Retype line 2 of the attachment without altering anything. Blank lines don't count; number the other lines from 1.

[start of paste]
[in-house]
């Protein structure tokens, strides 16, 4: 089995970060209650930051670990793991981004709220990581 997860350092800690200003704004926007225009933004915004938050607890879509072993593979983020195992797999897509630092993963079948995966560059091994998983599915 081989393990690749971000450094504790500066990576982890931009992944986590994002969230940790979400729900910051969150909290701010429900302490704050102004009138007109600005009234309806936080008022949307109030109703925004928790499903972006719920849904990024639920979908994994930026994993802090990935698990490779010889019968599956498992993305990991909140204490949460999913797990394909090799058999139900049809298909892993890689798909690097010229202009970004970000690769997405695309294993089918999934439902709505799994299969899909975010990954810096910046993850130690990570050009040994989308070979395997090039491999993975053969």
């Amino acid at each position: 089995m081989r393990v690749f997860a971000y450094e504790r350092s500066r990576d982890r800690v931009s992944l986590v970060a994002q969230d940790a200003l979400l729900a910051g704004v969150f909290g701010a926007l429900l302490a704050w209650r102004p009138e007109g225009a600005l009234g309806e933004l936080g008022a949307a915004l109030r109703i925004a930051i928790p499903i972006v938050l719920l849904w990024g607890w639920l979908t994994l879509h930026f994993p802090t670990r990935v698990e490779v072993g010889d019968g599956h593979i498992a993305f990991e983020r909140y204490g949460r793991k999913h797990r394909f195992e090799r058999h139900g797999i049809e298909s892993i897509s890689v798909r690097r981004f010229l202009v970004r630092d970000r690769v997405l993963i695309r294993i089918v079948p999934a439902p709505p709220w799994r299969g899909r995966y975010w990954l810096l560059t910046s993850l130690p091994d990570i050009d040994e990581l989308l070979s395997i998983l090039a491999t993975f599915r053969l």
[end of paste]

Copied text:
């Protein structure tokens, strides 16, 4: 089995970060209650930051670990793991981004709220990581 997860350092800690200003704004926007225009933004915004938050607890879509072993593979983020195992797999897509630092993963079948995966560059091994998983599915 081989393990690749971000450094504790500066990576982890931009992944986590994002969230940790979400729900910051969150909290701010429900302490704050102004009138007109600005009234309806936080008022949307109030109703925004928790499903972006719920849904990024639920979908994994930026994993802090990935698990490779010889019968599956498992993305990991909140204490949460999913797990394909090799058999139900049809298909892993890689798909690097010229202009970004970000690769997405695309294993089918999934439902709505799994299969899909975010990954810096910046993850130690990570050009040994989308070979395997090039491999993975053969």